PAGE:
movie look staged and over rehearsed too.
Even with these limitations, the movie is a lot of fun. There
are a lot of battle to keep things interesting, and the film has a good
amount of humor to keep things light. While no Raiders of the
Lost Ark, The Beastmaster is an eminently enjoyable action flick that's
well worth checking out.
Anchor Bay has done a fantastic job with the audio on this disc.
The big Hollywood studios should take note. They offer viewers the
choice of 6.1 DTS-ES, Dolby Digital Surround EX, and Dolby Surround, and
they all sound great. I spot checked all the tracks, but viewed the
movie in DTS, and it was excellent. They made great use of the rear
channels which immerse the viewer in sound. Much of the incidental
music is piped to the rear and it works well there. When the witch
dies at the beginning of the film her eerie cackling can be heard behind
you which is a little spooky. There weren't any obvious audio defects
which made this a first rate soundtrack.
The video 1.85:1 anamorphic image on this disc also looked very good.
I didn't have the original version with me for a direct comparison, but
this version is head and shoulders above the previous release. Anchor
Bay had a good print to work from apparently, and touched it up well.
There were no spots or dirt on the print. The colors look great,
with a lot of definition and good contrast. The only defect I noticed was
that there was minor digital noise noticeable in the sky if you look for
it. Otherwise a very good looking transfer.
This Special Edition of The Beastmaster has a good number of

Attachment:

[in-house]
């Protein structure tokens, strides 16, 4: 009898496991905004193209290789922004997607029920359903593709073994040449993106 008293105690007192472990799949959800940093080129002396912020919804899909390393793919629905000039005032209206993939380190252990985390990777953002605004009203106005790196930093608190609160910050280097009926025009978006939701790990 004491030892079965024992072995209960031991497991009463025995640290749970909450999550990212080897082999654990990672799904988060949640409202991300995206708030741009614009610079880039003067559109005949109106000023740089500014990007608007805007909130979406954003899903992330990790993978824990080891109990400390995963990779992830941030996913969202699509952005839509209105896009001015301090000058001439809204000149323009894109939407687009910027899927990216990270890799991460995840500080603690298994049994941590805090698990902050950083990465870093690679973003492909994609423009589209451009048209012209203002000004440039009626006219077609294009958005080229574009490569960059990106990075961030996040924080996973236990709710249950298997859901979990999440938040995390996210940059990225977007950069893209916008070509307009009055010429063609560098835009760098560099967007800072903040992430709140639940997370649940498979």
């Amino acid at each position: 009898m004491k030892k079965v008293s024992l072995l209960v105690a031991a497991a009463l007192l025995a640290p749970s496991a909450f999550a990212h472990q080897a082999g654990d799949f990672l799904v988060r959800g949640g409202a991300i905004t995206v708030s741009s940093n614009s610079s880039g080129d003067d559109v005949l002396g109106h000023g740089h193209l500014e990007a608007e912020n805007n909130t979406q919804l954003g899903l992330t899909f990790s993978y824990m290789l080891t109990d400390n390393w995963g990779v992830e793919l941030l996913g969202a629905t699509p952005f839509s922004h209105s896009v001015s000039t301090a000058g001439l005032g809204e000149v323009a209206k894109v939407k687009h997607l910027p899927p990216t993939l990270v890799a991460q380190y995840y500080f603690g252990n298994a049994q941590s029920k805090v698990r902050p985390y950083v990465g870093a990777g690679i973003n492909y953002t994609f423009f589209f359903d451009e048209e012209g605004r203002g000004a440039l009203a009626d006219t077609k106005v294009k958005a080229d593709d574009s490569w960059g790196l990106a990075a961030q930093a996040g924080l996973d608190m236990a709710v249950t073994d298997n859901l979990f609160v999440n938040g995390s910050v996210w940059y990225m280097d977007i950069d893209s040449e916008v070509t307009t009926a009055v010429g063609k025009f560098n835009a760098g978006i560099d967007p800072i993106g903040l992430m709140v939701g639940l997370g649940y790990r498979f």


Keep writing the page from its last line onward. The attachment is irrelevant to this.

extras included with it. The most inpressive is The Saga of the
Beastmaster. Running nearly an hour in length, this featurette
gives an in depth look at the filming of the movie. They interview
the major players involved with the movie includeing Don Coscarelli. Paul
Pepperman, Tahya Roberts, and Marc Singer, all of who give interesting
anecdotes about the movie. It is a fun extra, and incorporates much (if not all) of the footage that appeared on the origianl edition's featurette.
Like the first release, there is an easter egg. If you click on the symbol on the Talent Bio's page, you'll be treated to two minutes worth of outtakes including more shots of Tanya Roberts nude.
There is also a commentary with writer/director Don Coscarelli and writer/producer
Paul Pepperman, which is a lot of fun. They go into detail about
the filming, pointing out goofs and giving other behind the scenes information.
They also talked about the genesis of the project, trying to make an epic
movie on a budget and working with the animals. An entertaining commentary.
In addition to those two bonus features, there is also a trailer, a
still gallery, talent biographies and even the entire screenplay in .pdf
format that can be accessed through a computer with a DVD-Rom drive.
A very full DVD.
This may not be the grand epic that the creators envisioned, but The
Beastmaster is still a lot of fun. The story is a bit hokey,
and the acting is generally wooden, but this movie is still an enjoyable
way to spend an evening. The presentation on this DVD is excellent
too, this is a disc that puts a lot of large studio releases to shame.
The video and audio are very good, and the extras are unexpectedly generous.
A movie worth checking out. Recommended.